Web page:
The beginning of a new year is a great time to evaluate our practicing and to reaffirm our commitment to consistent, thoughtful practicing. How we practice is as important as how much we practice. Here are some tips to keep in mind:
1. Practice Every Day
In some ways, practicing is like exercise. If it’s sporadic you won’t see progress and you’ll be constantly frustrated. When practicing becomes a part of your daily routine, your practice sessions become easier. You begin to develop muscle memory and one skill builds on another. Progress and momentum follow. Dr. Suzuki said that for every day you don’t practice you need to practice two days to catch up. “Only practice on the days that you eat.” was his famous advice.
2. Organize Your Time
Understand each component of your practice session and its purpose. In the first Suzuki books a typical practice session should include Suzuki’s Tonalization exercises, your new piece and review. More advanced students might similarly divide their time between scales, etudes, unaccompanied Bach, concerto, sonata, show pieces and orchestra music. Each component helps your playing in a different way.
As you become more comfortable with a new piece, continue to practice small sections of the piece slowly, but also spend some time “performing” the piece by playing through from beginning to end without stopping.
3. Identify Your Objective
Make sure you always understand specifically what you’re trying to accomplish. Be goal oriented and focus on only one point at a time.
4. Use Your Time Efficiently and Intelligently
Practicing almost always involves problem solving. Identify the problem and then consider the most efficient and effective way to solve it. If you have difficulty with a musical passage, don’t immediately play it again. Instead, stop and ask yourself why it isn’t working. It may involve a string crossing, a shift or questionable intonation. After you have identified the problem, focus only on its solution. This usually involves starting in the middle of the piece and only repeating a small group of notes. Stop and isolate each action, whether it be a string crossing or setting fingers on the fingerboard. After repeating it correctly many times, back up and play the passage again in context. It’s important to be able to start anywhere in a given piece.
5. Stay Mentally Alert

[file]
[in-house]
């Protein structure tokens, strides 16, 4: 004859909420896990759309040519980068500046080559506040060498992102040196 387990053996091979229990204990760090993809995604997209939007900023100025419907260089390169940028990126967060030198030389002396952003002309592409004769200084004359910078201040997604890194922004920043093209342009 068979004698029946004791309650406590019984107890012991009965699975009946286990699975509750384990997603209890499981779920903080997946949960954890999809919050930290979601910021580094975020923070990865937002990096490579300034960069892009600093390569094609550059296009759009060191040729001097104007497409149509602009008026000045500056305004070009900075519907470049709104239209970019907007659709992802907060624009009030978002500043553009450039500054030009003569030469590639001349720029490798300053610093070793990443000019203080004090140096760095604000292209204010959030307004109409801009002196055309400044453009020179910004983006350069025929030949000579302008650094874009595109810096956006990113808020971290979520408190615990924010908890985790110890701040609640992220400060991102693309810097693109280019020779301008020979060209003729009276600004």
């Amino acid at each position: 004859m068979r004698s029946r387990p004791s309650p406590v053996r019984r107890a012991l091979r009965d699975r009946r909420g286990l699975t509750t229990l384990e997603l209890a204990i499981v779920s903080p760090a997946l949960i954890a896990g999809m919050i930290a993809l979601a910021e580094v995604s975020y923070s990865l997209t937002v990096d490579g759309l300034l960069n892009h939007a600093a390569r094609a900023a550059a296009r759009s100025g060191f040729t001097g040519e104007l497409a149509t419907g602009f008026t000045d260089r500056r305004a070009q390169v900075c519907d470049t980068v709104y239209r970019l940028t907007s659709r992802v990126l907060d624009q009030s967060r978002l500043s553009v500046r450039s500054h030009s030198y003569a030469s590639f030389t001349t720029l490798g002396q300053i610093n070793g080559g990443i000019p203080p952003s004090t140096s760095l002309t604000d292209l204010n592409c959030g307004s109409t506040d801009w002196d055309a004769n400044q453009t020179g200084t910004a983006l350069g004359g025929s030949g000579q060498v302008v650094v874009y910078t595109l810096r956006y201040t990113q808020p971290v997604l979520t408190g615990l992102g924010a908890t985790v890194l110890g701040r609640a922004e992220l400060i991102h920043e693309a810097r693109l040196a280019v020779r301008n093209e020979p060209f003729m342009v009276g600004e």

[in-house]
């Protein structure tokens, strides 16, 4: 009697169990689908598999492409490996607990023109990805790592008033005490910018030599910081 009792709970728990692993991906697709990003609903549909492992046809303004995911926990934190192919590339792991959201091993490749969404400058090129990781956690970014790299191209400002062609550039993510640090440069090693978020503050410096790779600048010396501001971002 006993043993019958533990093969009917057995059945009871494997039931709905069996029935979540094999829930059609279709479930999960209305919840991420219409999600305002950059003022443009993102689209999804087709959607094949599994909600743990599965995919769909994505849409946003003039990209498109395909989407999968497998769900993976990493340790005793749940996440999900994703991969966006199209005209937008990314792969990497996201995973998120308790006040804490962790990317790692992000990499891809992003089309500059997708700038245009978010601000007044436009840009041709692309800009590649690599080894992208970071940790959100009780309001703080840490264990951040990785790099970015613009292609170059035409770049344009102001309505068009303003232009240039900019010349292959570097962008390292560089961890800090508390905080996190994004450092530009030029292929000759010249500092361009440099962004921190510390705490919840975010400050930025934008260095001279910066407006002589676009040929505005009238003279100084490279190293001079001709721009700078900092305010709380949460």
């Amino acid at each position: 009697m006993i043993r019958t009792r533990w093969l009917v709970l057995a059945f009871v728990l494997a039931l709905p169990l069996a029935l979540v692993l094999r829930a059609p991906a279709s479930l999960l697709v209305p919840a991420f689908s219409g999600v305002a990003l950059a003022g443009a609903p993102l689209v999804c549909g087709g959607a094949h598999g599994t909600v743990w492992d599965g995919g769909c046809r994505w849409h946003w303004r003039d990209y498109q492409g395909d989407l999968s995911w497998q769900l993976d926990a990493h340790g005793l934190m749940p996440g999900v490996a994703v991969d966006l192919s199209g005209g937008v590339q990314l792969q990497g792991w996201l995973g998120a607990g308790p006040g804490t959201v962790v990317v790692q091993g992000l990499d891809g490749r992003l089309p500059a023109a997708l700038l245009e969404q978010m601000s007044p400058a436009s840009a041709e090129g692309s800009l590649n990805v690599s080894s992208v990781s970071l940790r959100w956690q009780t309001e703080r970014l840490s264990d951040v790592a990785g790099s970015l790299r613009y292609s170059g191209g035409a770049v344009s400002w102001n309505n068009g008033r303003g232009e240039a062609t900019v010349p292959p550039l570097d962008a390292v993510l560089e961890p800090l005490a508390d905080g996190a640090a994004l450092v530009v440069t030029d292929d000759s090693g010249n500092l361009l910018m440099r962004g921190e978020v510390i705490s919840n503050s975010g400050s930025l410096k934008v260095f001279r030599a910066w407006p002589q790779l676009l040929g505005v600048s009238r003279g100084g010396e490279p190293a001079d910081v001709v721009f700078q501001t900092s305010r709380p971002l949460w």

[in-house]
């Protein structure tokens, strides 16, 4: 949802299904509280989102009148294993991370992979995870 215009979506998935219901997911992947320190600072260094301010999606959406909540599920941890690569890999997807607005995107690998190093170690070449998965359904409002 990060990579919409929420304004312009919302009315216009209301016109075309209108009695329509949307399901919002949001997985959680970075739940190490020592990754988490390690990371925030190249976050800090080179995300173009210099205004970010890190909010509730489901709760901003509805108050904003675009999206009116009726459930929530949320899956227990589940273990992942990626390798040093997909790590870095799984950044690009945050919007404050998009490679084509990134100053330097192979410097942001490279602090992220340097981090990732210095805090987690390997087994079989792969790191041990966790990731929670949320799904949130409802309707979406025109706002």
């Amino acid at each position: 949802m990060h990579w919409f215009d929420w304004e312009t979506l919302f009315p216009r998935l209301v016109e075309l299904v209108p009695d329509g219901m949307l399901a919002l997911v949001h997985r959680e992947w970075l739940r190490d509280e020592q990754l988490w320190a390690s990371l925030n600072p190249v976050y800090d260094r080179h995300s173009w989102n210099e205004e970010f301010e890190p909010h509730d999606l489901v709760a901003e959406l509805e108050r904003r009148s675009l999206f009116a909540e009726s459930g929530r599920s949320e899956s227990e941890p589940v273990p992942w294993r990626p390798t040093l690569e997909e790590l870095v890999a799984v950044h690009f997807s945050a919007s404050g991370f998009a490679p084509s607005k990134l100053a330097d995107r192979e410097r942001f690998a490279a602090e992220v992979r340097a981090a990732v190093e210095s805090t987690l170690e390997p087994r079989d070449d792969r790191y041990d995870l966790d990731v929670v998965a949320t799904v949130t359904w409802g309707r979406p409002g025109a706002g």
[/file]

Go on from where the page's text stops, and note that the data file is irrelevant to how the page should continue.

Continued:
Listen carefully and evaluate your playing throughout your practice session. Be as tough on yourself as your teacher is at your lesson. Every time you go on autopilot and allow a sloppy string crossing or out of tune note to pass you are ingraining that habit. By listening and solving the problem quickly, you save yourself time in end.
6. Imagine What You Want It To Sound Like
Let the piece play in your mind like a recording. How do you want it sound? Put the bow on the string and play. Then evaluate what you played, making adjustments if necessary. Always stay positive and evaluate after you have played.
7. Stay Relaxed
Relaxation is the key to all technique. Focus on four points of relaxation, isolating each separately before you play: the right shoulder, right elbow, right hand and the knuckles of the left hand.
For less advanced students, always go through a posture checklist before starting to play. Place the bow on the string and take a moment to feel the connection and relaxed arm weight.
Throughout your practice session, keep renewing a soft, springy feeling in your left hand and bow arm.
8. Slow Down
This is especially true when learning a new piece. Find the tempo where it feels easy and focus on your most full, beautiful tone. Stay calm and relaxed. If you find yourself scrambling for notes, evaluate what is happening. Usually, this is a sign that you are not making the most efficient physical motions possible. This, in turn makes it harder and you risk building a habit of tension. Think about a relaxed “roof” over the fingerboard and fingertips that stay close to the strings and try again.
Dr. Suzuki asks beginners learning a new piece to use short, small bow strokes and to stop between each note to prepare the left hand. Practicing this way reinforces the appropriate coordination (the left hand preparing first). It also ensures that mind and muscles have time to learn and remember the correct finger patterns. Students who try to go too fast and skip this step often end up ingraining wrong notes that have to be unlearned later. There is also a danger of sloppy coordination between the right and left hands.
There are times when it can be beneficial to play a piece at full tempo (or even faster than the performance tempo) before you are ready. However, as a general rule slow practice is essential.
9. Do Many Correct Repetitions
Whatever we repeat becomes a habit. To improve we must replace old, inhibiting habits with new and correct ones. Dr. Suzuki said, “Knowledge is not skill. Knowledge plus 10,000 repetitions creates skill.” Those who worked with Suzuki have suggested that he intended this not as hyperbole, but rather quite literally! In his book, Outliers: The Story of Success, Malcolm Gladwell suggests something similar.
10. Always Play Your Best
Because what you repeat becomes a habit, it is essential that you never let down. Don’t settle for anything less than your best. Always turn the energy switch on and practice with your best tone and most inspired musicianship.